It was the most beautiful sunny day with the brightest blue sky you can imagine. I was driving to work in suburban Philadelphia, listening to Imus in the Morning on the radio. I think he had a guest on that morning—a guest who was in New York. When they first mentioned a plane flying into the World Trade Center, even they were confused.
From that point, I remember bits and pieces of the day. The second plane, the buildings falling, the inaccessibility of internet news sites because they couldn’t handle the traffic, people in the office huddled around the snowy screen of a 5″ black and white TV. But I didn’t feel the horror of it the same way you probably did. I felt numb. I felt numb because I was in the midst of being diagnosed with breast cancer, and the very next day it was confirmed by a mammogram.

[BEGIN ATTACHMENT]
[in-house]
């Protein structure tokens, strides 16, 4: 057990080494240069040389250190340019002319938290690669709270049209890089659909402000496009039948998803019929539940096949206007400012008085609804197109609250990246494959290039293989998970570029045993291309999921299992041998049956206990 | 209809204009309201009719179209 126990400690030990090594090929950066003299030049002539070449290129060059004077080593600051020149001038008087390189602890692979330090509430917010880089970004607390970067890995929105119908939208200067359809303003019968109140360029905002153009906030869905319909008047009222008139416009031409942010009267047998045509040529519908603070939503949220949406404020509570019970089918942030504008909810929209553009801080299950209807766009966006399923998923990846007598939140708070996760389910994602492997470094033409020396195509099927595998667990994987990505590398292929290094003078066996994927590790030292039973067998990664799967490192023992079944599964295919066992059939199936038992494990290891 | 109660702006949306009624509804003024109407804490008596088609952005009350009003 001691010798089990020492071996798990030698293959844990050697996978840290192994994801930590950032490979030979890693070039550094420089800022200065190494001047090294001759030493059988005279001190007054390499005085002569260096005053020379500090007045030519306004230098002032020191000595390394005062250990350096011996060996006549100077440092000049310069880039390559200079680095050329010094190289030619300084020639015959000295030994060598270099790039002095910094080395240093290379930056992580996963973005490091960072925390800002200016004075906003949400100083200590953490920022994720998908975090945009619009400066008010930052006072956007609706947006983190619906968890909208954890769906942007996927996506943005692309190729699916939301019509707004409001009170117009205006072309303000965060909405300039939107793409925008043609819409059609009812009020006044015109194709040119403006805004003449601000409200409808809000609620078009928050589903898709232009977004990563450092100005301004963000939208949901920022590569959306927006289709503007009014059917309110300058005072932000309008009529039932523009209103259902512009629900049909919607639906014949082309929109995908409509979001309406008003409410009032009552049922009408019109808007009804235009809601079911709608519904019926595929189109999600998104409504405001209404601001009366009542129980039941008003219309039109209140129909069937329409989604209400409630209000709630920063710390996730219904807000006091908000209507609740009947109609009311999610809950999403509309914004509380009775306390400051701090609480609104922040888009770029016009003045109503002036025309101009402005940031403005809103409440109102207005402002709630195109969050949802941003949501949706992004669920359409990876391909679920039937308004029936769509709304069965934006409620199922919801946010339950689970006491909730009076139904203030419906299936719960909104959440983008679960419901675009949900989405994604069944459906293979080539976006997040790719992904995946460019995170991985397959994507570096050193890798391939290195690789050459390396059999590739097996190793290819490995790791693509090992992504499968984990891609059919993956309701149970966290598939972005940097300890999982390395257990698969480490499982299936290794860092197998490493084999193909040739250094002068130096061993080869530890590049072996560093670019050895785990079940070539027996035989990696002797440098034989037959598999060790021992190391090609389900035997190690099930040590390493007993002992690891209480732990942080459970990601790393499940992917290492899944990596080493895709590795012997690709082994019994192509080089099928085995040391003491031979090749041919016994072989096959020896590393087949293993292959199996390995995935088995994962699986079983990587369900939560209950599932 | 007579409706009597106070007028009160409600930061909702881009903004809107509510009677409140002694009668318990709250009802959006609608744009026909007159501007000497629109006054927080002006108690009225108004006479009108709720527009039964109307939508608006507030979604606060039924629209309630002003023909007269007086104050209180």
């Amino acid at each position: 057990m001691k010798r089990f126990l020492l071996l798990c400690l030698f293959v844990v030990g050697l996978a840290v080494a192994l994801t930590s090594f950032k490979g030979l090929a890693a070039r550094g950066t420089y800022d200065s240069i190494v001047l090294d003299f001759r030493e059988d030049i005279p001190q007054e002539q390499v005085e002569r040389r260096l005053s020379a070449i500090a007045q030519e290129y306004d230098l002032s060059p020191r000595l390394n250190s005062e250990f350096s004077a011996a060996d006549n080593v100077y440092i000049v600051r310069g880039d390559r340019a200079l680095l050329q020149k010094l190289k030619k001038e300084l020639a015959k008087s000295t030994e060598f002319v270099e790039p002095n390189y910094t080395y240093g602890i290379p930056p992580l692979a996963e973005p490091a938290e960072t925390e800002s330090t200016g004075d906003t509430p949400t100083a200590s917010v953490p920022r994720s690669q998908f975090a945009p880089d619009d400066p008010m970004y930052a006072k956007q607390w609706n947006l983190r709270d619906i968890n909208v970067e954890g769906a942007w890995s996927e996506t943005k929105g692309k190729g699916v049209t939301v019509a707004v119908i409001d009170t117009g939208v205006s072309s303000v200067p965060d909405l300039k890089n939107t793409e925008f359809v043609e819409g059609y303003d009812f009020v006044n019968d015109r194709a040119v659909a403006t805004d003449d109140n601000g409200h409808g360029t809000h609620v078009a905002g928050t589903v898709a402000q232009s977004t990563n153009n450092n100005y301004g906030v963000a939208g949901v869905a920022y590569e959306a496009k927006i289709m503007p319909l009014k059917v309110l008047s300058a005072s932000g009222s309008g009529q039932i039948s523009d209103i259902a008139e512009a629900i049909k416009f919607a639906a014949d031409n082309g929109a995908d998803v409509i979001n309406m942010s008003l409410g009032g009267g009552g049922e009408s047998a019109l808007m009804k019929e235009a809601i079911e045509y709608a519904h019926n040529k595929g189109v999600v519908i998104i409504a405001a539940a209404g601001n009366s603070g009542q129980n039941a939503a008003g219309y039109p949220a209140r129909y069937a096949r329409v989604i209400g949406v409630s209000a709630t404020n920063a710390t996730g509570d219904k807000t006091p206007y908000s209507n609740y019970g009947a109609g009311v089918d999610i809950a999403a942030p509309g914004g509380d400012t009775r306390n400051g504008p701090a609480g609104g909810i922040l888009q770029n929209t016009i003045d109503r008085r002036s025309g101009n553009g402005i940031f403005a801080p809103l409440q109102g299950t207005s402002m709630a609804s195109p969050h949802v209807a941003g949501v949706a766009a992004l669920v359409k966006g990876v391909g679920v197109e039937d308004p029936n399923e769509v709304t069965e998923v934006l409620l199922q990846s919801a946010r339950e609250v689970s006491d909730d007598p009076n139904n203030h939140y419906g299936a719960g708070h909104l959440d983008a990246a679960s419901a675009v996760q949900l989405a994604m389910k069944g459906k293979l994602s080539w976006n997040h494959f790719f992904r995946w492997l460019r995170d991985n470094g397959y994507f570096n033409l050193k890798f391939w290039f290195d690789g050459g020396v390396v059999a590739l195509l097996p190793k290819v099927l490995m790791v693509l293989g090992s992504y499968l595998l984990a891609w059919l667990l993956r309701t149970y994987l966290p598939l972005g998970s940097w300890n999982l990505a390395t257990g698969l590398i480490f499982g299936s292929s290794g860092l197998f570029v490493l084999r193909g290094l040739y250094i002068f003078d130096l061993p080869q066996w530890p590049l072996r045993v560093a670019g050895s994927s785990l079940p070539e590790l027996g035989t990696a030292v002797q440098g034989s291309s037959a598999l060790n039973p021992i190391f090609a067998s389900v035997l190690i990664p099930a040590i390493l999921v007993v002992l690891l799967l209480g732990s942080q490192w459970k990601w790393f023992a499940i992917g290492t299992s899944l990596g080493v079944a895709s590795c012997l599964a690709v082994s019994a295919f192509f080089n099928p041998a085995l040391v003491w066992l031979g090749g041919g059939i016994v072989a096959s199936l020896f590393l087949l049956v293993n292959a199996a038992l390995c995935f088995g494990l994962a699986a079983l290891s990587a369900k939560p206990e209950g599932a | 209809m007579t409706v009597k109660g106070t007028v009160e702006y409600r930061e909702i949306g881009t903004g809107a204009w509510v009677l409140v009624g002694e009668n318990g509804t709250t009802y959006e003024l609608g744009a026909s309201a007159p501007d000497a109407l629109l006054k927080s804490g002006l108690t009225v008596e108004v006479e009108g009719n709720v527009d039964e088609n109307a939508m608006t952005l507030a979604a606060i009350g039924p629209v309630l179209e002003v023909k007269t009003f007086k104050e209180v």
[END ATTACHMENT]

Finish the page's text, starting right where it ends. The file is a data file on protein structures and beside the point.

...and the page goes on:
For me, the week was a blur. I purposely avoided the news because I just couldn’t deal with the the tragedy in addition to what was going on in my personal life. And now, five years later, it feels like the attacks and the days that followed are a part of our national culture that I don’t really share. I feel the sorrow for those who were lost, and the admiration for those who served despite the danger to themselves. But somehow, I think it’s different than it would be if I had been more engaged that week.
My memories of September 11, 2001, will always be intertwined with my diagnosis. Each year when the anniversary approaches, I mourn the people and our way of life that were lost that day. But I also give thanks that I’m still here to remember.